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Exercises

Exercises for Sections  7.1 and  7.2



1.
There are two basic forms of sleep: slow wave sleep (SWS) and rapid eye movement (REM) sleep. Infants spend about 50% of their sleep time in SWS and 50% in REM sleep. Adults below age 60 spend about 20% of their sleep time in REM and 80% in SWS sleep. In a study of sleep patterns, data was collected on 13 elderly males over age 60. The percentage of total sleep time spent in REM sleep is presented below.
21, 20, 22, 7, 9, 14, 23, 9, 10, 25, 15, 17, 11
(a)
Calculate the sample average and standard deviation.
(b)
Calculate the population average and standard deviation, if possible.
(c)
Do you think the sample average equals the population average? If not, by how much do you expect it to miss?
(d)
Calculate the standard error (SE) of the sample average.
(e)
With 95% confidence, the estimate should miss the population average by less than _________.
(f)
The population average should be between _________ and _________ with 95% confidence.
(g)
If the level of confidence above is reduced to 90%, will the new interval be shorter or longer?
(h)
Calculate a 90% confidence interval for the population average.

2.
Twenty-five factory workers total were asked how many vacation days they take a year. The average of the sample was 22.85 days, and the standard deviation of the sample was 5.80.
(a)
Do you think the population average equals 22.85? If not, do you think the population average is higher or lower than 22.85 days? By how much do you expect it to miss?
(b)
Calculate the standard error for the sample average.
(c)
Construct a 95% confidence interval for the average number of vacation days per year taken by factory workers.

3.
A new breakfast cereal Frosted Corn is test marketed for one month. The total sales for the first 9 quarters (3-month periods) indicate an average of $8350, with a standard deviation of $1840.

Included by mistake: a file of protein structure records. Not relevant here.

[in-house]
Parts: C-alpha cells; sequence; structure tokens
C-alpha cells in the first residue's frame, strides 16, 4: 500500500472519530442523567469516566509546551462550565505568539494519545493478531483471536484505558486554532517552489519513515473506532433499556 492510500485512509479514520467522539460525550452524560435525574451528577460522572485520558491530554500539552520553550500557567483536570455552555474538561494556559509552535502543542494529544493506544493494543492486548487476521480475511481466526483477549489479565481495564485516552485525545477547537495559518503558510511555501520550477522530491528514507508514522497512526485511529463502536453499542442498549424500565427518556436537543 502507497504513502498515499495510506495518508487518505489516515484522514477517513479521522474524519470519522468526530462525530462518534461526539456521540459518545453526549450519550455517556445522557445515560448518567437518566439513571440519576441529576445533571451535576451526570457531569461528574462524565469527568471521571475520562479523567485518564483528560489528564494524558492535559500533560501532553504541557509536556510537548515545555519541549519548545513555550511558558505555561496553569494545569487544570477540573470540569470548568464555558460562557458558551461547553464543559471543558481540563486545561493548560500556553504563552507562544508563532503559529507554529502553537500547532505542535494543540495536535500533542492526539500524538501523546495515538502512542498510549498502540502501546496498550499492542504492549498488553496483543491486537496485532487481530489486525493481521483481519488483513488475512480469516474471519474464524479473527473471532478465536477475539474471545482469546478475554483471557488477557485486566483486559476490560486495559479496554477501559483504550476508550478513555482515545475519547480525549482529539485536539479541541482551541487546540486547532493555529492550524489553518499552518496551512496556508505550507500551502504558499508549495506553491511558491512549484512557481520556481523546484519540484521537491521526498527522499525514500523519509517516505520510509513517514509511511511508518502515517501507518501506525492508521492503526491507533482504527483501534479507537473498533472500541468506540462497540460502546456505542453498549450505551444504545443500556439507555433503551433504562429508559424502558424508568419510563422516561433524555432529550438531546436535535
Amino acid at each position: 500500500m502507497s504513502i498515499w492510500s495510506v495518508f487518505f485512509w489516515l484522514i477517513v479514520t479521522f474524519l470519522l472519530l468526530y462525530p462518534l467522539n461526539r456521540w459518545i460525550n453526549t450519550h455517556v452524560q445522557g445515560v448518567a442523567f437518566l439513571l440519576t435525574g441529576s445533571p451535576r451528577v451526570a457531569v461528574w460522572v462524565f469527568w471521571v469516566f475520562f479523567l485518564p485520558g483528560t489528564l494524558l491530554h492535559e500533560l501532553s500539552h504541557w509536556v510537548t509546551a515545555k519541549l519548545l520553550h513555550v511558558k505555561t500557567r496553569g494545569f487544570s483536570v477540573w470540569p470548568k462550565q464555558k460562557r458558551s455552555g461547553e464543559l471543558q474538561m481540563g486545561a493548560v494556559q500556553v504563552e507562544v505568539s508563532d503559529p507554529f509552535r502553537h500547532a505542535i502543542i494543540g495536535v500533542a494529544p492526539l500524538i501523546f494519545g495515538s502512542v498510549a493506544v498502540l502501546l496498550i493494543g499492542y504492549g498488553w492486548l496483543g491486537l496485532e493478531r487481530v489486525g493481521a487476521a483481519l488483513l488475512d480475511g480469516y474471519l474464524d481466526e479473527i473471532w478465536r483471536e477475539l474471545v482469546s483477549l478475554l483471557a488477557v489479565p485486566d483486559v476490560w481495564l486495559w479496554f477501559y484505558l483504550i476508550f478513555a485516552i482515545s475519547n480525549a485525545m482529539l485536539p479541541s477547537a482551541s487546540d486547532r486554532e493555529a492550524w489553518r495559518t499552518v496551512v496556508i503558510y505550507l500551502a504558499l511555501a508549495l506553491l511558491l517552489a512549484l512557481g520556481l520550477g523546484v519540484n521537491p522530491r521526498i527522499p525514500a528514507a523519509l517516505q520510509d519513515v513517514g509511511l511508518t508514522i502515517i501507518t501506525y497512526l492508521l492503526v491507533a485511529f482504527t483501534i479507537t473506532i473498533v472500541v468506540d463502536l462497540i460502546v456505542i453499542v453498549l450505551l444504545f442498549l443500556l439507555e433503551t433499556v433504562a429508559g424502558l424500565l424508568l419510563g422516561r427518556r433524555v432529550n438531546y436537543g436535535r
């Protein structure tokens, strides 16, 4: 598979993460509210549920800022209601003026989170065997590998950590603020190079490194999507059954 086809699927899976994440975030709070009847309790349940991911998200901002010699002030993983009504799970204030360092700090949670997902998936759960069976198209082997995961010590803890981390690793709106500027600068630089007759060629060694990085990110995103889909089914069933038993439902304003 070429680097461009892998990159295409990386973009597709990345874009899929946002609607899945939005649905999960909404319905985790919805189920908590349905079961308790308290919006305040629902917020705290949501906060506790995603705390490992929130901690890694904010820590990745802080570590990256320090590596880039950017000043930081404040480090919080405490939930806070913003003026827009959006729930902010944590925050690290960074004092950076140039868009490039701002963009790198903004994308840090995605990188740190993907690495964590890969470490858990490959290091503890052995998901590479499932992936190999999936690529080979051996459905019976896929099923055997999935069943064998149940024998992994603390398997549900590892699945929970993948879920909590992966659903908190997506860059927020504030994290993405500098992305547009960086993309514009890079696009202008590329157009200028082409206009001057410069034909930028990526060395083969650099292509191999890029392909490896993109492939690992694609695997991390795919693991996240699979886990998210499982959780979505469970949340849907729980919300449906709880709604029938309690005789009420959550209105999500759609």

(a)
Treating the first 9 quarters as a sample of size 9, do you think the sample average equals the 'population' average of future sales? If not, can you calculate a value which estimates how much you expect it to miss?
(b)
Is it reasonable to assume that the first 9 quarters is a random sample from, say, the first 40 quarters (a 10-year period)?
(c)
Calculate a standard error for the sample average.
(d)
Construct a 90% confidence interval for the 'population' average of future quarterly sales.

Exercises for Section  7.3

4.
A Michigan automobile insurance company would like to estimate the average size of an accident claim. A random sample of 20 accident claims yielded an average of $1600 with a standard deviation of $800.
(a)
What is the standard error of the $1600 estimate?
(b)
What is the 95% margin of error of the estimate?
(c)
Estimate the true average accident claim with a 95% interval estimate.
(d)
Suppose the confidence interval above is considered too wide. What sample size is necessary to reduce the width of the confidence interval to one-third of its original size?
(e)
What sample size is necessary to reduce the 95% margin of error to $50?

5.
In order to test a new production method, 15 employees were selected randomly to try the new method. The mean production rate for the sample was 80 parts per hour, and the standard deviation was calculated to be 10 parts per hour.
(a)
Give a 95% confidence interval for the true mean production rate for the new method.
(b)
Suppose the confidence interval in (a) is considered too wide. What sample size is necessary to reduce the width of the confidence interval to one half of its original size?
(c)
What sample size is necessary to reduce the standard error of the sample mean to 1.5 parts per hour?
(d)
What is the 95% margin of error of the estimate?
(e)
What sample size is necessary to reduce the 95% margin of error to 1.5 parts per hour?